I agree, there are many different types and calibers and like any tool you need to select the proper tool for the job. A 9 mm can be effective against wildlife such as a Mountain Lion but grossly under powered for large heavily muscled/bones animals.

No matter what you shoot, be it a .22 or a .50 S&W (neither are a good choice for self defense), shot placement is critical. If you can't shoot a .45 ACP or 10 mm accurately and you can with a .380 Auto then you are better off using the .380 Auto though most gun people would agree it is a bit on the low end for self defense.

Terminology is important, pistols use magazines not clips though there have been a few that did use a clip. A clip and a mag are different devices.

Too bad the OP hasn't replied back.
Yes, the OP hasn't replied back and probably lost interest long ago. I have to say, the advice in this thread has been over the map (and much of it I disagree with).

For example, "A grizzly hit with a full clip of 10mm shells will drop on the spot." Now, I'm actually not a hunter, but I'm generally familiar with hunting equipment, and it's my belief that people who would hunt a grizzly bear would think in terms of a 30-06 rifle as sort of the minimum choice for a grizzly, and going to heavier calibers from there. The point being that a 10mm pistol is very much less than 30-06, and a lot less gun than you would want if you had a bear problem.

But not many people strapping a 10mm pistol on are that worried about grizzly bears. If they are, they should have good rifle handy. Or maybe a .44 magnum revolver in a pinch.

For that matter, I think a 9mm is awfully light for something as fast and strong as mountain lion. Sure it weighs less than a large adult male human, but it is much stronger (and more heavily muscled) than a human.

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Sandtrap
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Re: Recommendations for a 9mm handgun

Post by Sandtrap » Mon Jan 14, 2019 9:42 am

jabberwockOG wrote:
Fri Jan 11, 2019 7:40 pm
Read all the responses, nice to see lots of great and varied advice. Based on the reading I'm changing my recommendation for a first gun for a new shooter from a Glock semi-auto pistol to instead suggest purchasing and learning on a high quality 6 shot .38 caliber revolver.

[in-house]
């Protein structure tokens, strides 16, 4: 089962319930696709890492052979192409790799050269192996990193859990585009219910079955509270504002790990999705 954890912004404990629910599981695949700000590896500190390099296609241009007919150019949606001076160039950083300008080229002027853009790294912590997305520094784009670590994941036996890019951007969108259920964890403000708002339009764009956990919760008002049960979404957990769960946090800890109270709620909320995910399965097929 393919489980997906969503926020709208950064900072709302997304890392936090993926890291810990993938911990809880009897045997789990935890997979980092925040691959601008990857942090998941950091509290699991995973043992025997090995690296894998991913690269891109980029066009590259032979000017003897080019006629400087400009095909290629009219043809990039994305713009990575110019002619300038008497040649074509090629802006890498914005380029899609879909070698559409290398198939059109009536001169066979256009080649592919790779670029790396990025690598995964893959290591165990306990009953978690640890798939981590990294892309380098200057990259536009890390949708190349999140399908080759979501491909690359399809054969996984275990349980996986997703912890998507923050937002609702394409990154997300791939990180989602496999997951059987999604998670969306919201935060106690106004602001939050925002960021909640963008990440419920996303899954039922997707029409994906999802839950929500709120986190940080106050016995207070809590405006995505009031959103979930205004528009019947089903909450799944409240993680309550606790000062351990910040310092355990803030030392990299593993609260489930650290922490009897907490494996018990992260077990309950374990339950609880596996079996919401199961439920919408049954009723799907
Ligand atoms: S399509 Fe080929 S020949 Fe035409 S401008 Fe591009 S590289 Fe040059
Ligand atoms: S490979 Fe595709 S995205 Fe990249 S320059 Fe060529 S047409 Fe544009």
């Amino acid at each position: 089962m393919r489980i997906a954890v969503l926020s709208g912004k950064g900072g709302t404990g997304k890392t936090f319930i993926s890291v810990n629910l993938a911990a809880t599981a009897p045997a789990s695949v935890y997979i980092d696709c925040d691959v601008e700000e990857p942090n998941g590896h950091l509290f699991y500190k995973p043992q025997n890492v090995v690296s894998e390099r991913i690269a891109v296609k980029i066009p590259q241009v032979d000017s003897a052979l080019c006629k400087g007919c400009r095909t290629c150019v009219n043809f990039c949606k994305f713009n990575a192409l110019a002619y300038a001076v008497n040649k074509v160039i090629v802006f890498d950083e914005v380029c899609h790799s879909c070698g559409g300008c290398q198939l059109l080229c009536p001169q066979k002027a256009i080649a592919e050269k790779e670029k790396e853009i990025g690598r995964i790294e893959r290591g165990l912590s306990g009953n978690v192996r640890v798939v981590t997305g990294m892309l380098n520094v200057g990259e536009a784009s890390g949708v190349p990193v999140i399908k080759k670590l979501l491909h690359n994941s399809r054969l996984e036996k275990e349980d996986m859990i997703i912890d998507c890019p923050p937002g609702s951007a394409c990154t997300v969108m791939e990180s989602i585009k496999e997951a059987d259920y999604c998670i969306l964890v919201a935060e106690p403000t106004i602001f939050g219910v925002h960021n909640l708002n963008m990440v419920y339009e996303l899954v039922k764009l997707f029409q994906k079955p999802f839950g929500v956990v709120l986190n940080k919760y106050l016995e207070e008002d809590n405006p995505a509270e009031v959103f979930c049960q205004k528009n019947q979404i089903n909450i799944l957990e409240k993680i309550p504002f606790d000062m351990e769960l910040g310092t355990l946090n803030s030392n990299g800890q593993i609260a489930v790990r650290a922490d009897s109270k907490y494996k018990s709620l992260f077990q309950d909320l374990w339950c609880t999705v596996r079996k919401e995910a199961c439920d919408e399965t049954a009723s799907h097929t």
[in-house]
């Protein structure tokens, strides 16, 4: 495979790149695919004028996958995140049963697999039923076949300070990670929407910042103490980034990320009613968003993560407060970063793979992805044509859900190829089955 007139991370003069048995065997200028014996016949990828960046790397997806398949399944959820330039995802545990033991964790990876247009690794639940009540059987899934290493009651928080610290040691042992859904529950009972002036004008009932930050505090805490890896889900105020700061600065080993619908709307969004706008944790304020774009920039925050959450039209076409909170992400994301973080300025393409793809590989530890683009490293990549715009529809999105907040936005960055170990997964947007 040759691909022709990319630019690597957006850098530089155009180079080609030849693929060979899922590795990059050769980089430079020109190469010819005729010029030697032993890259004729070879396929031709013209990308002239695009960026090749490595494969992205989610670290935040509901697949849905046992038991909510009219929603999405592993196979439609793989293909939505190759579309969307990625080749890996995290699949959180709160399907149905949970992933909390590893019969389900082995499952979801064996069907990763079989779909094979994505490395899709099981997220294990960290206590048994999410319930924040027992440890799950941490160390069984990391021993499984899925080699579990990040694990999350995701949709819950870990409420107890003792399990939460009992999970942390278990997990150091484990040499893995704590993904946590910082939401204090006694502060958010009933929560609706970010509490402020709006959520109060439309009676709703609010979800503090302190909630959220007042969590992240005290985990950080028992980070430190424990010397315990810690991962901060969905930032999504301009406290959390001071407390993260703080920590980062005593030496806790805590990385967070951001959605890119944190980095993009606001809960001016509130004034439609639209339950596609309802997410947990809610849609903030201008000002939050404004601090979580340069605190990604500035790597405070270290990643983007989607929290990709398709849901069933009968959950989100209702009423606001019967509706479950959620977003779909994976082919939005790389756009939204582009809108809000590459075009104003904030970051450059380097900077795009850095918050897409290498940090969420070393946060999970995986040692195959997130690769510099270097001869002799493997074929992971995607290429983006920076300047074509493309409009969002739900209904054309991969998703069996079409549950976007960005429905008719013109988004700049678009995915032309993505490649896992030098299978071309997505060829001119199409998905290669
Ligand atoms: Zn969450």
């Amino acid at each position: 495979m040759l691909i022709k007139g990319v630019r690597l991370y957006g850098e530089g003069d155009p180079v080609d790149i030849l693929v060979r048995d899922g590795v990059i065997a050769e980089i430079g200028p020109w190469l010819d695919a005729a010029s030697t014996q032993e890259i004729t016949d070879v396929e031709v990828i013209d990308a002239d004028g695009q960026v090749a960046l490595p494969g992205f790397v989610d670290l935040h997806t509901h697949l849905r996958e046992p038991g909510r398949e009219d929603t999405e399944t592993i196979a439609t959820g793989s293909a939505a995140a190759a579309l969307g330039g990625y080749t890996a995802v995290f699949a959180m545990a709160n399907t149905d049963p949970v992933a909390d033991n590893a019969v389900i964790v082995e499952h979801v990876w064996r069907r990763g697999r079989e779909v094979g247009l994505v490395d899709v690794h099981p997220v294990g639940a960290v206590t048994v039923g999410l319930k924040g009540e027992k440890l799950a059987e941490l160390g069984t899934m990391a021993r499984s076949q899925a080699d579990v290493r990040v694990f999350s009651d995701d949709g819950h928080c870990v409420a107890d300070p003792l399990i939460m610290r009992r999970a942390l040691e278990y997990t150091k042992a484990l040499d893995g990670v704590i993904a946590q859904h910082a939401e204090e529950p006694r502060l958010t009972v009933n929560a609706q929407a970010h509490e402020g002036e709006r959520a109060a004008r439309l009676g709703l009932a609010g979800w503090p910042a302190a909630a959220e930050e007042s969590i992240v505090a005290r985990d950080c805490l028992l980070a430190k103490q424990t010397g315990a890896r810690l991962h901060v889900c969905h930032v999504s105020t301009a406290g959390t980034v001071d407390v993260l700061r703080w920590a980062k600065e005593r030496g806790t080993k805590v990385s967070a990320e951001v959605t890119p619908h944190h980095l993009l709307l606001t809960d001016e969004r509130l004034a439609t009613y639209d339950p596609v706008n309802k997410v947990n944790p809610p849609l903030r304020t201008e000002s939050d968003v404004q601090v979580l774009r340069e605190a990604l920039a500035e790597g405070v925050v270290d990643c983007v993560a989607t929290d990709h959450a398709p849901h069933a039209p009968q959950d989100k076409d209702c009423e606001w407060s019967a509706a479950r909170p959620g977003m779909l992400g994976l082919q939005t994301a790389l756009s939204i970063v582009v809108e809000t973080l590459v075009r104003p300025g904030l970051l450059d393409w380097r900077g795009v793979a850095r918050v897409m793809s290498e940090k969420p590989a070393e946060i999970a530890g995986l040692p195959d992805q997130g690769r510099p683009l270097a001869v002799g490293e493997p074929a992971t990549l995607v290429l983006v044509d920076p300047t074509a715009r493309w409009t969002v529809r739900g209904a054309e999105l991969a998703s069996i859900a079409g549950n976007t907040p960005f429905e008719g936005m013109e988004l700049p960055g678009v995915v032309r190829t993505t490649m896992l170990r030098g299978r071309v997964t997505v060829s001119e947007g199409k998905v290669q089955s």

Having owned and trained with various revolvers and pistols for 40+ years it is hard for me to remember how much easier (and safer) it was to start learning firearms skills with a revolver rather than a semi-auto. Any semi-auto pistol (like a Glock) introduce a level of complexity that is best taken on after a new shooter has learned and mastered the basics of using a firearm with a revolver. A revolver can most certainly bite you if used carelessly but I would bet that the rate of unintentional/negligent discharge on pistols is way higher than that of revolvers.

I also think revolvers as a class are in most cases easier to safely and effectively use for close quarters self defense. Also loaded revolver can sit in a bedside drawer for 20+ years and still be counted on to instantly be usable and operate perfectly (go bang) with minimal fuss.
+1
Wonderful input from everyone on this consumer issue.
Also:
Having associated for decades with a large number of competition match pistol(semi auto) shooters (male and female/IPSC, IDPA, etc), it might be surprising to some how a significant number of them choose a revolver as their daily CCW.
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prudent
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Re: Recommendations for a 9mm handgun

Post by prudent » Mon Jan 14, 2019 10:55 am

Topic is locked (exhausted, no follow-ups from OP).

OP, send a PM to a moderator if you want to further discuss and re-open the topic.